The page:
“The lack of transparency and the meting out of bits of important data has undermined our ability to both recognize the scope and severity of what’s going on,” said Richard Mollot, the executive director of the Long Term Care Community Coalition, a residents advocacy group.
The new figures come as the Cuomo administration has been forced in recent weeks to acknowledge that the overall number of COVID-19 deaths among long-term care residents is nearly 15,000, up from the 8,500 previously disclosed.
Cuomo’s March 25 directive requiring nursing homes to take recovering COVID-19 patients was intended to free up space in hospitals swamped in the early days of the pandemic. It came under criticism from advocates for nursing home residents and their relatives for the potential to spread the virus in a state that at the time already had the nation’s highest nursing home death toll.
In its reply to an AP Freedom of Information request from May, the state health department this week released two figures: a previously released count of 6,327 admissions of patients directly from hospitals and a new count of 2,729 “readmissions” of patients sent back from a hospital to the nursing home where they had lived before.
Critics have long argued there were many other places those patients could have been sent, including New York City’s Jacob Javits Convention Center, which had been set up as a makeshift hospital, and the USS Comfort military hospital ship. The state contends those facilities were not suitable for such patients.
Cuomo reversed the directive May 10, barring nursing homes from accepting COVID-19 patients without a negative test first.
State health officials contend that asymptomatic nursing home employees, not recovering COVID patients, were the driving factor in nursing home outbreaks. And they have repeatedly noted that by law, nursing homes weren’t supposed to accept anyone they couldn’t adequately care for.
“At least 98% of nursing home facilities in the state had COVID in their facility before their first admission or readmission, and as we’ve seen across the nation, the major driver of infections appears to be from asymptomatic staff through no fault of their own,” said state Health Commissioner Dr. Howard Zucker in a statement to the AP. He added that the March 25 order followed federal guidance.
Dr. Michael Wasserman, president of the California Association of Long Term Care Medicine, said state officials are seeking to shift blame.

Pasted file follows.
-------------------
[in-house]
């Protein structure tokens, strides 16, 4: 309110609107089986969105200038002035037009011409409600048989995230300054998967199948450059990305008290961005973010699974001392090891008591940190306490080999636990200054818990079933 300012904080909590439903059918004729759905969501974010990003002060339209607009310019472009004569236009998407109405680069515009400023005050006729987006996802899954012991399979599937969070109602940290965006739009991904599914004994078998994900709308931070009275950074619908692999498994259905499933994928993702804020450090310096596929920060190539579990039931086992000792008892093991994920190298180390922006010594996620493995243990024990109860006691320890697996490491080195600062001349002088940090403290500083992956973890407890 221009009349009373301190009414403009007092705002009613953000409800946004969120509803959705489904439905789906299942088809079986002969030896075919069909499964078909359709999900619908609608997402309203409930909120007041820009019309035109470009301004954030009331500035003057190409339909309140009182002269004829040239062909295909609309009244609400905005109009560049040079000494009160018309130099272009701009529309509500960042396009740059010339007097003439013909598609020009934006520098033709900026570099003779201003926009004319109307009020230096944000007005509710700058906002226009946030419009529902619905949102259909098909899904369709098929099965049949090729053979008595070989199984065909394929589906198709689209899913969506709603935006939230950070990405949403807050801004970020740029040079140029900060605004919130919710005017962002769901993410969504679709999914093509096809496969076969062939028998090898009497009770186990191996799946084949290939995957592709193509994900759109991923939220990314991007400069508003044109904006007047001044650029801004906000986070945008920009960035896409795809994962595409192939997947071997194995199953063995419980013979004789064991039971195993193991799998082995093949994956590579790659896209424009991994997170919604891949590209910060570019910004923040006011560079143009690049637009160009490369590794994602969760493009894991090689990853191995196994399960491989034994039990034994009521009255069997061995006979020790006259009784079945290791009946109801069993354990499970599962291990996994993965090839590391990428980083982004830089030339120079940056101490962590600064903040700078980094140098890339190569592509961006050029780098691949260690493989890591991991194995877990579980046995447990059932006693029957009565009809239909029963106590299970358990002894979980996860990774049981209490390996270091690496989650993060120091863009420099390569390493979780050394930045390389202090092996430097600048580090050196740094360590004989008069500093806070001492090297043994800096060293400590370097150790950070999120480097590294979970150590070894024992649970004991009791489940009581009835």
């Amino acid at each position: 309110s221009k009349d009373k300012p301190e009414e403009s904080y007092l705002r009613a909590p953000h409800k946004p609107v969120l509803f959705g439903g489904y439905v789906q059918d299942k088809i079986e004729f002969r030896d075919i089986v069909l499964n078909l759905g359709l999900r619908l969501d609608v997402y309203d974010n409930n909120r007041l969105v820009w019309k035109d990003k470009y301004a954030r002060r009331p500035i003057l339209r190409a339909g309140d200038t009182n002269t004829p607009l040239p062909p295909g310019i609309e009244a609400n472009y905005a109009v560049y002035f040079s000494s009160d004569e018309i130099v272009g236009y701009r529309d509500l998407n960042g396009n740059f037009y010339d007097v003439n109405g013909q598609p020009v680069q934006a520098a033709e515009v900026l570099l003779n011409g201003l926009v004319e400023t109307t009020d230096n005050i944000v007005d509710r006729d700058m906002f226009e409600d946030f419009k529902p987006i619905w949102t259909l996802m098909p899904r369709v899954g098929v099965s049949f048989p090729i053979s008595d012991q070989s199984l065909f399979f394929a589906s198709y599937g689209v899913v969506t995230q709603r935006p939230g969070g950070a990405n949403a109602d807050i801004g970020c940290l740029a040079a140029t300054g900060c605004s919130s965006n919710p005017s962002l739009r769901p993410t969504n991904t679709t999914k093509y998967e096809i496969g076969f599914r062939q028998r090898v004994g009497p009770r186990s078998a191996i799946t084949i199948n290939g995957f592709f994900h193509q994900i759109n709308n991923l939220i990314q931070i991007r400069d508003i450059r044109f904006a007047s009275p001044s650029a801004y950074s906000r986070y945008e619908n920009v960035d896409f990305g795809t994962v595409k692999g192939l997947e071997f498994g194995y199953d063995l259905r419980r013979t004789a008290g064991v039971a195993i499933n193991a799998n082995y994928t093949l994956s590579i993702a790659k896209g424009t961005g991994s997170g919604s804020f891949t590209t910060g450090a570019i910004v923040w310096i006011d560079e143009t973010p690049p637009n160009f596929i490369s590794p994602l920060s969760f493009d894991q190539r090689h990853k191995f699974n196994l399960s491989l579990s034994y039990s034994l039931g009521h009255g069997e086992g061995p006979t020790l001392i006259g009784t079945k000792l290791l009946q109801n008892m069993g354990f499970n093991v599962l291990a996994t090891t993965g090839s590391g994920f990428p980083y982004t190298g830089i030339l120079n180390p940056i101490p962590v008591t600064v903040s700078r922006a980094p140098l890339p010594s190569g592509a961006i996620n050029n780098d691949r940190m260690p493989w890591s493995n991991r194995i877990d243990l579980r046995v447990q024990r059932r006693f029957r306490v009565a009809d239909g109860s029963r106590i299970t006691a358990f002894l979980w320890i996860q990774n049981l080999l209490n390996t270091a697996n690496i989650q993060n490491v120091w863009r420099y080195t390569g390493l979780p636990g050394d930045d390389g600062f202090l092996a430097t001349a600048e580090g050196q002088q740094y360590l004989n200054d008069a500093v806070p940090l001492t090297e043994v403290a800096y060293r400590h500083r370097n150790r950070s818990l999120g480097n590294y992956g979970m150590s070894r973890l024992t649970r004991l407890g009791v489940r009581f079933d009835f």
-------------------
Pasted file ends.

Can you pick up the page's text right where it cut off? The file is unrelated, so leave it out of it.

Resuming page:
“There has never been any question in my mind that sending COVID-19 patients into completely unprepared, understaffed and underresourced nursing homes both increased transmission and led to a greater number of deaths,” Wasserman said.
New York’s health department in July released a 33-page report, heavily criticized by health experts and resident advocates, that said patients sent to homes posed little danger to residents because they had spent an average nine days at the hospitals — the same period that it likely takes for the virus to no longer be contagious.
Some states, including Connecticut, set up COVID 19-only nursing homes relatively early on, something that didn’t initially happen in New York.
New York Health Commissioner Dr. Howard Zucker told lawmakers in a letter this week that state started working in November to establish COVID-only nursing homes for some “persistently positive” patients coming out of hospitals. There are now 19 such homes statewide, totaling nearly 2,000 beds.
Cuomo, who wrote a book about his leadership in handling the pandemic in his state, has repeatedly downplayed such criticism of his administration’s handling of nursing homes in the crisis as a politically motivated “blame game.”
But the flurry of new disclosures began last month after state Attorney General Letitia James, a fellow Democrat issued a blistering report accusing the administration of underreporting its long-term care deaths by more than 50%.
That was consistent with an AP report from August that focused on the fact that New York is one of the only states that counts just those who died on nursing home property and not those who died after being transported to hospitals.
Under heavy pressure to change its methodology, New York began issuing reports in recent days that added thousands more to its long-term care death toll since March. That lifted the total dead to nearly 15,000 from about 8,500 last month. The new data also confirmed that COVID-19 deaths at some nursing homes are double or more what had been previously reported.
Cuomo has repeatedly used the lower death figures previously reported to cast his administration’s response to the pandemic in a favorable light, noting that nursing home deaths compared with total deaths in the state were lower than nearly every other state. The new data shows that claim was wrong. They put nursing home resident deaths at 36% of New York’s total deaths, roughly the average for the country as a whole.
Associated Press writer Jim Mustian contributed to this report.